In the 1970's, Ringgold continued to use her art to tell her own story, and in collaboration with her mother, began to sew fabric borders around her paintings, instead of stretching the canvas over wooden stretchers in the traditional manner. (She had seen this done in Tibetan paintings, called tankas.) Eventually, she and her mother produced a quilt together, a grid of 30 portraits of Harlem residents. When her mother died the following year, Ringgold decided to continue the family tradition of storytelling and history through writing, resulting in her first "story" quilt, called Who's Afraid of Aunt Jemima? This piece told the story of a successful businesswoman, Aunt Jemima, in an attempt to reverse a negative African-American stereotype of black women. These pieces combine acrylic painting on canvas, quilted fabric and storytelling, often a handwritten text which frames the painted image. She also began to write stories for children, such as Tar Beach, which told the story of her childhood in Harlem, when her family ate and played cards on the roof on hot evenings. She had first told this story in a quilt/painting in 1988, which was seen by a publisher who suggested that she tell the story in book form, with her accompanying illustrations. This was her first of several children's books. These stories of fictional heroines present images not of oppression or deprivation; rather, they encourage children to 'take flight' and follow their dreams. They are often painted in a 'folk' style - no indications of perspective; two-dimensional patterning, rich colors, and no shading to indicate three-dimensional volume in the forms, such as figures.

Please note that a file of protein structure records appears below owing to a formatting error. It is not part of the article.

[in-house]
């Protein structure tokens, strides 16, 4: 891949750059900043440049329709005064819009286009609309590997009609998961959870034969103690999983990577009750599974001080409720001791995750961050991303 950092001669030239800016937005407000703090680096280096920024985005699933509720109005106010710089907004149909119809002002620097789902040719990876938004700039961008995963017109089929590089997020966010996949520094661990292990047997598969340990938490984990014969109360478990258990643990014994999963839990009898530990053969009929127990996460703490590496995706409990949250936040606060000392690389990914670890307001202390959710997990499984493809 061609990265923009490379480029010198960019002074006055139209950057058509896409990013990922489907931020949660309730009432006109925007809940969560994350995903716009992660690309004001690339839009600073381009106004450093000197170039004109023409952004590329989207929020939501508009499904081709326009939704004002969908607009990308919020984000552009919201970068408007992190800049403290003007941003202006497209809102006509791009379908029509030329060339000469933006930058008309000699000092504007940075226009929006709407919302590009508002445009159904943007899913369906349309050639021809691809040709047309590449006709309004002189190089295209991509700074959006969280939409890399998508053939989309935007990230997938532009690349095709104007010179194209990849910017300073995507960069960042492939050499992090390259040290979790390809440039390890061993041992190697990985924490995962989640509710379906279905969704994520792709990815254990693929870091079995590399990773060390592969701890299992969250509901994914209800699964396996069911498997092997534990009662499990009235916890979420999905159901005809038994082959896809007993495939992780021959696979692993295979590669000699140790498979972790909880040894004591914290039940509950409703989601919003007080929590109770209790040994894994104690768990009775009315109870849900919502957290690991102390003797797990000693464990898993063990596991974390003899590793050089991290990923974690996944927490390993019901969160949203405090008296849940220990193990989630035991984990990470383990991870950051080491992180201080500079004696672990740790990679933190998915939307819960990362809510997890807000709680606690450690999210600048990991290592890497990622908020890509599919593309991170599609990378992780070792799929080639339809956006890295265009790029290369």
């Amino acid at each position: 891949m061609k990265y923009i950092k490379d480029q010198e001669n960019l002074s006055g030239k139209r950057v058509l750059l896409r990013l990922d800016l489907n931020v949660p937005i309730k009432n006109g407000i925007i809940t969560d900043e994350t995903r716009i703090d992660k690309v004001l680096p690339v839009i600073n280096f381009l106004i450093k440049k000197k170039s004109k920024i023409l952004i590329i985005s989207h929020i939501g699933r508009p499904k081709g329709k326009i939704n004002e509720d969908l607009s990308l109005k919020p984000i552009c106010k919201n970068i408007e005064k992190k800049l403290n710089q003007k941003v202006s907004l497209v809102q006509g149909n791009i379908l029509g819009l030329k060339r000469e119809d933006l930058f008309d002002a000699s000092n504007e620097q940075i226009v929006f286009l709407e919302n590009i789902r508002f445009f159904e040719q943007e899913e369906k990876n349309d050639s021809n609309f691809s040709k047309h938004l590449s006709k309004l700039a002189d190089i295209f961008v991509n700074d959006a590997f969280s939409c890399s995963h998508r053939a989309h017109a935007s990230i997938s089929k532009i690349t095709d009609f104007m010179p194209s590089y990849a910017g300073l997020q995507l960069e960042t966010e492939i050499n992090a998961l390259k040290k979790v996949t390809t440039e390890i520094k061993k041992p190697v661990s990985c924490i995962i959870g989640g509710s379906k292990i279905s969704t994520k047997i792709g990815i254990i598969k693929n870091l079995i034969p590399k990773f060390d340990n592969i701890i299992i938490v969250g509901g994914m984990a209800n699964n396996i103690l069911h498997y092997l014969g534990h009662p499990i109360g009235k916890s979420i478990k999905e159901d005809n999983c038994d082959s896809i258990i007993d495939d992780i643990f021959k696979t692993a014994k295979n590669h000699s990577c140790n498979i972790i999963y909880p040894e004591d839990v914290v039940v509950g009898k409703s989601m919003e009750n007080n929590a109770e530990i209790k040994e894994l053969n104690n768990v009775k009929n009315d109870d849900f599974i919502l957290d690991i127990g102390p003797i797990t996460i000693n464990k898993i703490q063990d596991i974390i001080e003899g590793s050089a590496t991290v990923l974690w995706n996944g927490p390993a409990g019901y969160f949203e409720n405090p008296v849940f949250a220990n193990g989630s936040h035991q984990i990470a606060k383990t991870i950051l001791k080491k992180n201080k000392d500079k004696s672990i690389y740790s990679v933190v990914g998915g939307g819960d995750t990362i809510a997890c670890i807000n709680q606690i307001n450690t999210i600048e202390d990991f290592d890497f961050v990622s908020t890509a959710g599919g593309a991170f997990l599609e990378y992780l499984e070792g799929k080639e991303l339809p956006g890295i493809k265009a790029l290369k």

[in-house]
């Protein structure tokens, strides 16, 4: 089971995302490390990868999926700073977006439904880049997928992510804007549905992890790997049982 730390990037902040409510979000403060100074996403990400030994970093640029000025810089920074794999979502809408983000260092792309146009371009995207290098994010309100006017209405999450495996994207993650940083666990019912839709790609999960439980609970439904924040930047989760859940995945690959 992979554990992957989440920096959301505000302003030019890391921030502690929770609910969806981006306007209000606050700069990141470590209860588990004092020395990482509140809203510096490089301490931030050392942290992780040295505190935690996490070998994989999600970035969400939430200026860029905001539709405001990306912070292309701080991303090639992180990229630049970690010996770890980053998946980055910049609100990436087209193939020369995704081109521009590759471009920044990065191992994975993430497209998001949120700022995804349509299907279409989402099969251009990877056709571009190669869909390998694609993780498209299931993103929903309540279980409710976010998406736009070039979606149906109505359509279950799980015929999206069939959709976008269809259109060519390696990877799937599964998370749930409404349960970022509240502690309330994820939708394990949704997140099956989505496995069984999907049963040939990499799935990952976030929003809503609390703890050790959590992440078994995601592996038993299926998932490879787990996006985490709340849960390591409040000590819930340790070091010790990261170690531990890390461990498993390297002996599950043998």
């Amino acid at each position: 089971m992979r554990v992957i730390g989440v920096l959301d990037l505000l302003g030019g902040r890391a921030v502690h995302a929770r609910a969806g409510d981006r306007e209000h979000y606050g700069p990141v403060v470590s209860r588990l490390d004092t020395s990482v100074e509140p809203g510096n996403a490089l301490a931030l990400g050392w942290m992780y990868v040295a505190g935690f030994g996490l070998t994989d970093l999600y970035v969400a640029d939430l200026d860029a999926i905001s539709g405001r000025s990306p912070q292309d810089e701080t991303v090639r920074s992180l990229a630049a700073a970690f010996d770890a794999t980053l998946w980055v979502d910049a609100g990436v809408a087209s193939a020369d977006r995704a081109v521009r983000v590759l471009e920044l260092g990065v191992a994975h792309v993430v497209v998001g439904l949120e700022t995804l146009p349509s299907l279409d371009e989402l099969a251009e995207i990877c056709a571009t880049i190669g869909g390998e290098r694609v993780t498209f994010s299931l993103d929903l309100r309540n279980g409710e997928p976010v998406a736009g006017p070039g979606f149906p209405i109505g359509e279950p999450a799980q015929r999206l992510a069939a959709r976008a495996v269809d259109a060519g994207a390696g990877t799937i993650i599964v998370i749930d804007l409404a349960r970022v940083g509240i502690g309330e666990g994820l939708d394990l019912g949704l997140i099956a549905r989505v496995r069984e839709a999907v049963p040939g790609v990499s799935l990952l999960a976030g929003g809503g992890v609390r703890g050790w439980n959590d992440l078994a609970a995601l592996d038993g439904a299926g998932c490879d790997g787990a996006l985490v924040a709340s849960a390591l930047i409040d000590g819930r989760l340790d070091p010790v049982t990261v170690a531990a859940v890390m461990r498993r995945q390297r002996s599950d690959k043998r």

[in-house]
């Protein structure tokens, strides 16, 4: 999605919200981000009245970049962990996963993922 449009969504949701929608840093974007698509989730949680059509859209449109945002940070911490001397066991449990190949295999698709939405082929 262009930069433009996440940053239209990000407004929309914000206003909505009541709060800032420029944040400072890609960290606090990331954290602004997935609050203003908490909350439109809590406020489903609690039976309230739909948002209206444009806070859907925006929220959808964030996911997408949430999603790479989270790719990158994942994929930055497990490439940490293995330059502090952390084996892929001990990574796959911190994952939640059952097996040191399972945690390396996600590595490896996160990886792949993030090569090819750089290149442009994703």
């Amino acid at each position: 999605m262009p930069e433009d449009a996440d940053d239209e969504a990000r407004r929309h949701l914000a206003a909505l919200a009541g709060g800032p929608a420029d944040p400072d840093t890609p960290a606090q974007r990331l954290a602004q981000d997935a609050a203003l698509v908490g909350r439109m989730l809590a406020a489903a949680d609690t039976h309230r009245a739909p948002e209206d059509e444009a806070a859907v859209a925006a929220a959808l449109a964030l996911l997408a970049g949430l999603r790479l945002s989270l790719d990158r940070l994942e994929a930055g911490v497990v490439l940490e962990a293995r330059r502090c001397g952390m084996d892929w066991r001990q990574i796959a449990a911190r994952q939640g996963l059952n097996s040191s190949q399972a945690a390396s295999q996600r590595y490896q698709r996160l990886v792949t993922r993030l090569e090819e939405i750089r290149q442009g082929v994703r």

She continued to comment on themes of race and gender and their particular relation to the art world, including art history. A story quilt/painting about Matisse, for example, comments on his use of black models, and the associations of dark skin and male desire with such images. A story quilt about Picasso concerns the early modernists' interest in African sculpture, and its influence on such movements as Cubism. Ringgold brings to the surface the irony of using "primitive" African sculpture to create modern "civilized" art. Africans had been considered savages by European civilization - thus enabling no compunctions about buying and selling them - and yet African art could be cited as avant garde and sophisticated, and used as a basis for modernist art - without any awareness of this irony. This series of works, called The French Collection (see Illustration 2 below), also depicted African-American artists alongside the "giants" of modern European culture: Langston Hughes, Richard Wright, and Ringgold herself sit with and exchange aesthetic ideas with Picasso, Gertrude Stein, and Hemingway. Again, Ringgold subverts a racial and gender false assumption with gentle humor, rather than stridency.